|Publication number||US7213242 B2|
|Application number||US 10/331,348|
|Publication date||May 1, 2007|
|Filing date||Dec 31, 2002|
|Priority date||Dec 31, 2002|
|Also published as||CN1906577A, CN100454259C, EP1579322A2, US20040128659, WO2004061654A2, WO2004061654A3|
|Publication number||10331348, 331348, US 7213242 B2, US 7213242B2, US-B2-7213242, US7213242 B2, US7213242B2|
|Original Assignee||Intel Corporation|
|Export Citation||BiBTeX, EndNote, RefMan|
|Patent Citations (4), Non-Patent Citations (9), Referenced by (12), Classifications (5), Legal Events (3)|
|External Links: USPTO, USPTO Assignment, Espacenet|
Partial redundancy elimination (PRE) permits partially redundant expressions to be removed from a program. This is illustrated in
A conventional method to remove redundancy is illustrated in
The problem associated with the conventional solution to partial redundancy elimination is that it changes the run-time behavior of the original code. If the computation of h(x) throws an exception or never terminates, the upward movement of h(x) may cause the underlying code to behave differently. For instance, if h(x) throws an exception A and h(x) is moved upwards before another computation that throws an exception B. The transformation will now cause the code to throw exception A instead of B. For the same reason, downward movement may also cause similar changes in run-time behavior. For this reason, the conventional solution often cannot be used in environments that demand preservation of exception behavior.
The inventions claimed and/or described herein are further described in terms of exemplary embodiments. These exemplary embodiments are described in detail with reference to the drawings. These embodiments are non-limiting exemplary embodiments, in which like reference numerals represent similar parts throughout the several views of the drawings, and wherein:
The processing described below may be performed by a properly programmed general-purpose computer alone or in connection with a special purpose computer. Such processing may be performed by a single platform or by a distributed processing platform. In addition, such processing and functionality can be implemented in the form of special purpose hardware or in the form of software or firmware being run by a general-purpose or network processor. Data handled in such processing or created as a result of such processing can be stored in any memory as is conventional in the art. By way of example, such data may be stored in a temporary memory, such as in the RAM of a given computer system or subsystem. In addition, or in the alternative, such data may be stored in longer-term storage devices, for example, magnetic disks, rewritable optical disks, and so on. For purposes of the disclosure herein, a computer-readable media may comprise any form of data storage mechanism, including such existing memory technologies as well as hardware or circuit representations of such structures and of such data.
The original code 200 may include different variable declarations, structure definitions, and various statements. A statement may use definitions such as a variable or a function. A statement may also compute the value of one or more variables. For example, an assignment statement may compute the value of a particular variable. A different assignment statement may assign a constant to an entire array. Redundancy in the original code 200 may exist when a same value is computed more than once along a path in a control flow graph associated with the original code 200. Full redundancy exists when a value to be computed has been previously computed for certain. Partial redundancy exists when a value to be computed may have been computed previously.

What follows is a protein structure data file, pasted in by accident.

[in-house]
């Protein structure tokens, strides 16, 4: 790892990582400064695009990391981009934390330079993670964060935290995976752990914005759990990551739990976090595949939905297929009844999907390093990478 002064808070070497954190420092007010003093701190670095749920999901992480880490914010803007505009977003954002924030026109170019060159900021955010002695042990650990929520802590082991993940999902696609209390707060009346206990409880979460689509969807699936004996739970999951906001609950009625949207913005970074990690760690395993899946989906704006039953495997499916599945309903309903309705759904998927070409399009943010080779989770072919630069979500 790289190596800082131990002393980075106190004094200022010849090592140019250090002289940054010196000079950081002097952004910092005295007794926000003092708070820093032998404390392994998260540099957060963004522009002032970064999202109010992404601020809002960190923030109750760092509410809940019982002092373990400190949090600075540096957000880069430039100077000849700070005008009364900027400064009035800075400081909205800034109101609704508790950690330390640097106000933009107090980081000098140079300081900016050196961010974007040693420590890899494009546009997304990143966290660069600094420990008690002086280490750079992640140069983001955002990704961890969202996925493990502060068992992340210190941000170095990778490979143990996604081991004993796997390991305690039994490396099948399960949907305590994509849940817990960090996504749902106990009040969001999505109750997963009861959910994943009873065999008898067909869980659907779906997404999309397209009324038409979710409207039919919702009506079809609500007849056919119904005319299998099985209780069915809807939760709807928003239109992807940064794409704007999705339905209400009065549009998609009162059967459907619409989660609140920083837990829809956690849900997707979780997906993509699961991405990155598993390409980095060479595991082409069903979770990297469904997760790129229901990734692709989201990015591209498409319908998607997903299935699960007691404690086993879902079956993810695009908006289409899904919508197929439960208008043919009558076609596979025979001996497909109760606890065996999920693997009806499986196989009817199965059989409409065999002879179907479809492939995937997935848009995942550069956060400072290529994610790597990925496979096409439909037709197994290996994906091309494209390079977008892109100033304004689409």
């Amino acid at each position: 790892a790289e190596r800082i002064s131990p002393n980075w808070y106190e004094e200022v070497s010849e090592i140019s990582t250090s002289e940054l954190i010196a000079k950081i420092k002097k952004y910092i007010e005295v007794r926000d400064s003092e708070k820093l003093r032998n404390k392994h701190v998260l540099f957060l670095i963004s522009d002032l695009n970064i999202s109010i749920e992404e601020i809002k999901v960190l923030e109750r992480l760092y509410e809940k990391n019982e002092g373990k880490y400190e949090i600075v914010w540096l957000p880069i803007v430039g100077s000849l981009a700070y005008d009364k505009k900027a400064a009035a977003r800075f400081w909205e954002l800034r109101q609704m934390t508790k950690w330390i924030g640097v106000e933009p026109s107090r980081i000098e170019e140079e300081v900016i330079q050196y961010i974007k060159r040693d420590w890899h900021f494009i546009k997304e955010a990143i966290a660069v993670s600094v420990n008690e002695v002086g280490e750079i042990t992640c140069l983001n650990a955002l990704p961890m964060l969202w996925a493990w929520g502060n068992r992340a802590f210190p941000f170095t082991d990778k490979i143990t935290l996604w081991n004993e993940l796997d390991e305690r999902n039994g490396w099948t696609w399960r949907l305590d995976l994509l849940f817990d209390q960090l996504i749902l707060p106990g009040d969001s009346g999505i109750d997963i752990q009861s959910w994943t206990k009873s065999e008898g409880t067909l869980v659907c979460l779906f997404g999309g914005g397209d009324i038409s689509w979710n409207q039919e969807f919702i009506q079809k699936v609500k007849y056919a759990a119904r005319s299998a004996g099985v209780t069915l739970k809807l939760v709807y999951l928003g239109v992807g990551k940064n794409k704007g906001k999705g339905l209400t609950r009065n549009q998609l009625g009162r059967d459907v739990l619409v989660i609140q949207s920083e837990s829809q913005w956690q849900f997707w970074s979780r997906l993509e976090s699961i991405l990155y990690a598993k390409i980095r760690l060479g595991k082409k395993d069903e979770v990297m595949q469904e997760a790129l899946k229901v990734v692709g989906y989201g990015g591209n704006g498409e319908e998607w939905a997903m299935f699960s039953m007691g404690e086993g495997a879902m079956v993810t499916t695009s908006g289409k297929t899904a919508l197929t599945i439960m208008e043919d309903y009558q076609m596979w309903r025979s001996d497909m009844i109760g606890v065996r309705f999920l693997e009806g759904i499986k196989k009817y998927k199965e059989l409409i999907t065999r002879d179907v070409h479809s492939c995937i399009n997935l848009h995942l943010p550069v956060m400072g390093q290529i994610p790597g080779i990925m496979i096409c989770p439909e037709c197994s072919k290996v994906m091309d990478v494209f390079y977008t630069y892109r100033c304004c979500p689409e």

The operations of the run-time behavior preserving redundancy elimination mechanism 210 may be described in terms of a control flow graph of the original code 200. One exemplary control flow graph is illustrated in
A node in a control flow graph may have more than one edge associated with it. For example, a node may have both an incoming edge and a outgoing edge. The node 2 has an incoming edge and a outgoing edge. A node may also have more than one incoming edge or more than one outgoing edge. As can be seen in
The critical edge breaking mechanism 310 identifies critical edges in a control flow graph and breaks each of such critical edges by inserting a new node. An edge is defined to be a critical edge if both the initiating node has multiple outgoing edges and the ending node has multiple incoming edges. A critical edge is “broken” by inserting a new node between the initiating node and the ending node. For instance, in
The numbering mechanism 320 is responsible for performing value numbering. Such value numbering assigns a symbolic name to all definitions that will either compute the same value or exhibit the same run-time behavior such as throw the same exception or fail to terminate. For example, two definitions “x:=5/a” and “y:=5/b” may be assigned a same value number if variable values of “a” and “b” have the same value number. In this case, when “a” and “b” are equal, the quotients are equal in both situations and both will throw a “divided by zero” exception when “a” and “b” are both zero.
A definition is an instruction or a statement that computes the value of an expression and assigns the computed value to a destination. For best results, either the expression or the destination (or both) should be a local non-address-taken variable. Furthermore, the expression should be no more complex than the smallest unit of work that might constitute a partial redundancy that is desirable to eliminate. In cases where the definition is more complex, it may be decomposed into satisfactory form, by introducing new variables or new assignment statements. For example, “b[i]=h(a[i])” may be decomposed into “s=a[i]; t=h(s); b[i]=t”, or even further (if an address-of “&” operator and dereference “*” operatore are allowed as: ““s=a[i]; t=h(s); u=&b[i]; *u=t”).